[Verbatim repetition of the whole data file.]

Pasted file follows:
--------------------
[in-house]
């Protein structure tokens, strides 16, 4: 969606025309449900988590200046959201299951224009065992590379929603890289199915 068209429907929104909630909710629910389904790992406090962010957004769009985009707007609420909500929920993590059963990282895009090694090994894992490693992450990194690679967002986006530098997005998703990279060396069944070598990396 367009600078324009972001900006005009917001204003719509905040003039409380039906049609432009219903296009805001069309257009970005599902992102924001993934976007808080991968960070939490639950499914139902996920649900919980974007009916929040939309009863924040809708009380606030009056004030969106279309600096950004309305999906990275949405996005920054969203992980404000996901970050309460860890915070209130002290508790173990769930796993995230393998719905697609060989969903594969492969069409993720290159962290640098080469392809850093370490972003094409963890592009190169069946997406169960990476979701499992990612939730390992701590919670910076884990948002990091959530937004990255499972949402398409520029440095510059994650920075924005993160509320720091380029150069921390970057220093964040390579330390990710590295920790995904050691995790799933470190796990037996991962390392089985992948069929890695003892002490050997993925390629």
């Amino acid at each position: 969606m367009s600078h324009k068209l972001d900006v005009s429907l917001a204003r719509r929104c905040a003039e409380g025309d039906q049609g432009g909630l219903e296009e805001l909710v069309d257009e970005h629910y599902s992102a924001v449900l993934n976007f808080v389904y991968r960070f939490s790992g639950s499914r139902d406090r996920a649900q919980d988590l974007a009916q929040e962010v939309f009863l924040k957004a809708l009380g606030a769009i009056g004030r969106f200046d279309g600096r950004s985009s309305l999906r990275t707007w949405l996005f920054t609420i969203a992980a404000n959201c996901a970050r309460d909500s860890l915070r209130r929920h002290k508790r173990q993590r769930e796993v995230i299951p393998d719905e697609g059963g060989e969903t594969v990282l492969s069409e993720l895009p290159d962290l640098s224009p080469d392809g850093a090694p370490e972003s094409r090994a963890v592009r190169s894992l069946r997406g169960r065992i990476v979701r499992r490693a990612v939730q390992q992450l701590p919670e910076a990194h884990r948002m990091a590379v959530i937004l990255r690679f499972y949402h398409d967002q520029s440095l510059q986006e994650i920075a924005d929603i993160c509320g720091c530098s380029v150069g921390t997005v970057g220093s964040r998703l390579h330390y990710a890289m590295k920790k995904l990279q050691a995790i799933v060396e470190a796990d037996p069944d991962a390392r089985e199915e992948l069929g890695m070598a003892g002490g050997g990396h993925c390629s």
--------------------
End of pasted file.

[in-house]
């Protein structure tokens, strides 16, 4: 969606025309449900988590200046959201299951224009065992590379929603890289199915 068209429907929104909630909710629910389904790992406090962010957004769009985009707007609420909500929920993590059963990282895009090694090994894992490693992450990194690679967002986006530098997005998703990279060396069944070598990396 367009600078324009972001900006005009917001204003719509905040003039409380039906049609432009219903296009805001069309257009970005599902992102924001993934976007808080991968960070939490639950499914139902996920649900919980974007009916929040939309009863924040809708009380606030009056004030969106279309600096950004309305999906990275949405996005920054969203992980404000996901970050309460860890915070209130002290508790173990769930796993995230393998719905697609060989969903594969492969069409993720290159962290640098080469392809850093370490972003094409963890592009190169069946997406169960990476979701499992990612939730390992701590919670910076884990948002990091959530937004990255499972949402398409520029440095510059994650920075924005993160509320720091380029150069921390970057220093964040390579330390990710590295920790995904050691995790799933470190796990037996991962390392089985992948069929890695003892002490050997993925390629």
């Amino acid at each position: 969606m367009s600078h324009k068209l972001d900006v005009s429907l917001a204003r719509r929104c905040a003039e409380g025309d039906q049609g432009g909630l219903e296009e805001l909710v069309d257009e970005h629910y599902s992102a924001v449900l993934n976007f808080v389904y991968r960070f939490s790992g639950s499914r139902d406090r996920a649900q919980d988590l974007a009916q929040e962010v939309f009863l924040k957004a809708l009380g606030a769009i009056g004030r969106f200046d279309g600096r950004s985009s309305l999906r990275t707007w949405l996005f920054t609420i969203a992980a404000n959201c996901a970050r309460d909500s860890l915070r209130r929920h002290k508790r173990q993590r769930e796993v995230i299951p393998d719905e697609g059963g060989e969903t594969v990282l492969s069409e993720l895009p290159d962290l640098s224009p080469d392809g850093a090694p370490e972003s094409r090994a963890v592009r190169s894992l069946r997406g169960r065992i990476v979701r499992r490693a990612v939730q390992q992450l701590p919670e910076a990194h884990r948002m990091a590379v959530i937004l990255r690679f499972y949402h398409d967002q520029s440095l510059q986006e994650i920075a924005d929603i993160c509320g720091c530098s380029v150069g921390t997005v970057g220093s964040r998703l390579h330390y990710a890289m590295k920790k995904l990279q050691a995790i799933v060396e470190a796990d037996p069944d991962a390392r089985e199915e992948l069929g890695m070598a003892g002490g050997g990396h993925c390629s």